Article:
Tip 4: For crown and bridge, consider the Reverse Prep made famous by Michael DiTolla, DDS, FAGD, with videos on the Glidewell lab site (2 cord reverse prep video). I was a lab tech in high school through college and helped pay my way through dental school doing all my professors crown and bridge lab work. From a lab technician’s perspective, margins are a “make it, or break it” situation. In the Reverse prep protocol, you will be using a number 6 high speed diamond to create the finish lines on the buccal and lingual as a starting point. It turns out that if you lay the axis of a #6 diamond parallel to the buccal or lingual of the tooth. As it happens, ½ of a number 6, which is about what would engage with the tooth, is 1.3 to 1.5 mm. That happens to be the exact depth that Ivoclar Vivadent suggests for buccal reduction for Zirconium and E-Max crowns. Google them and take a look at their videos and prep guides. The ripple effect for speed here is quick, perfect preps. Rarely do you have any soft tissue bleeding. Temporaries don’t come off and don’t break because of poor underprepared teeth. Remakes and failure eat up hours of our time. This is the direct result of dentists not understanding what a great prep should look like. In addition to the time savings, you avoid the disdain of patients when they continue to have problems with temporaries, over contoured crowns as a result of poor reduction, and terrible cosmetics because we lab techs are not miracle workers. I love the sign in Golds Gym by the free weights: Pick up you own weights; your mother doesn’t work here. Labs can’t turn out great work if you don’t take the responsibility of giving them an admirable prep.
Tip 5: Use cord every time and consider using a dual cord technique. Time savings here is not having to redo an impression due to poor margin capture. Secondly, the cord can actually be placed prior to numbing or prepping further ensuring that you will not clip the gums or fail to be able to see to create a perfect prep. NOTE: Labs need to see one millimeter below your finish line to create the proper emergence profile and contour for a life-like restoration. The ripple effect is few, if ever, any redoes. That should save at least 10 minutes. NOTE: There always seems to be enough time to redo inferior work, yet not enough time to do it correctly the first time.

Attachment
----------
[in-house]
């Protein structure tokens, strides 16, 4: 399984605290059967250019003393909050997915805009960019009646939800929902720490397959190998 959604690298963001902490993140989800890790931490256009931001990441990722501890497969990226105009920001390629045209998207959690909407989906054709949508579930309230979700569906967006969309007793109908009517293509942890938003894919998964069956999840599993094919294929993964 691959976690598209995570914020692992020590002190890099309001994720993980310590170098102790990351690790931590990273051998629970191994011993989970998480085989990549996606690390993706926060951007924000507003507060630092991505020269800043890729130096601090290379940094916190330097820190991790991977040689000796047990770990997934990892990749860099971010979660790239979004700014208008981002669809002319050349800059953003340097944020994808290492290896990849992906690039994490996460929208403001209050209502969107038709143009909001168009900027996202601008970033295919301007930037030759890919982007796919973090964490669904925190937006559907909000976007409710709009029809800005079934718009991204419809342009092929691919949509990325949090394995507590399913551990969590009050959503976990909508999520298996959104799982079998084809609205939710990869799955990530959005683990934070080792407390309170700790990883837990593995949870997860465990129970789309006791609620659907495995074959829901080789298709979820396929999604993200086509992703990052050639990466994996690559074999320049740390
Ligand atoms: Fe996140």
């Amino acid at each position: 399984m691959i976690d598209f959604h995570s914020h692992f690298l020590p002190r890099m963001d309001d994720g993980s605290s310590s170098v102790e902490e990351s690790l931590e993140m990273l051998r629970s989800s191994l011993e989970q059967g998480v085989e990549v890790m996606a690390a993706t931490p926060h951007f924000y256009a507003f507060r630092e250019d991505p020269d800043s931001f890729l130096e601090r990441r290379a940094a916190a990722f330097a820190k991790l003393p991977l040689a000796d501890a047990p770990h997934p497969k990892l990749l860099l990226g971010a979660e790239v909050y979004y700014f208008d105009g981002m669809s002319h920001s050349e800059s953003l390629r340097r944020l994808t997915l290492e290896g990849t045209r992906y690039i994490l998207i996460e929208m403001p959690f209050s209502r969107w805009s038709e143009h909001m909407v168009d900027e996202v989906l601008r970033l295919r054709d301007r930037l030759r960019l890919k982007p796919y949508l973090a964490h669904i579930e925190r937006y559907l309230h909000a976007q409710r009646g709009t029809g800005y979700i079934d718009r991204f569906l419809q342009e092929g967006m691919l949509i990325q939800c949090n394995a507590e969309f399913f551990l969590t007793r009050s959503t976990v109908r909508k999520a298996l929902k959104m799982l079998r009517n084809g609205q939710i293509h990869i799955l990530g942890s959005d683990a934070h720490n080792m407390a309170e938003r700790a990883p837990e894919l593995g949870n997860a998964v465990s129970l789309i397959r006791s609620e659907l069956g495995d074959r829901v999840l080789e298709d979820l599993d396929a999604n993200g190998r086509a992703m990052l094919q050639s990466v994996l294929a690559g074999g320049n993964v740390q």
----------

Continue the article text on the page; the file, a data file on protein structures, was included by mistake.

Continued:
Tip 6: Always have the assistant take the shade first thing on a wet tooth before anything else is done. You can check it, but let her do it first. To make sure you are actually getting a great shade, grind off all the necks of the shade guide. Failure to do this will cause at least a ½ shade error. Never use anything other than a blue bib and color corrected lights in the ops. Walls should never be any color other than a light blue or off white. Any other color will alter your shade selection. Speed: Patient satisfaction, no redoes, perfect shade.
Tip 7: Never finish a prep without cleaning and disinfecting it with Chlorohexidine and placing Gluma after that. The Chlorohexidine will remove any crud from the tooth and disinfect it. The Gluma (two coats, 20-30 seconds apart, no air drying, just use vacuum and allow it to dry) will seal the dentinal tubules and actually increase bonding strength with any product you decide to use.
We will continue next week with more quick and easy tips to increase speed with better results. This is how you Summit.
Michael Abernathy, DDS
PS. Just an early heads-up announcement of a meeting next spring that you might want to get on your calendar and make plans to attend. This will be a group of very entrepreneurial dentists that are working hard right now to position themselves and their practices for future success, regardless of what the Corporations do or don’t do. Check it out! www.dentalwinwin.com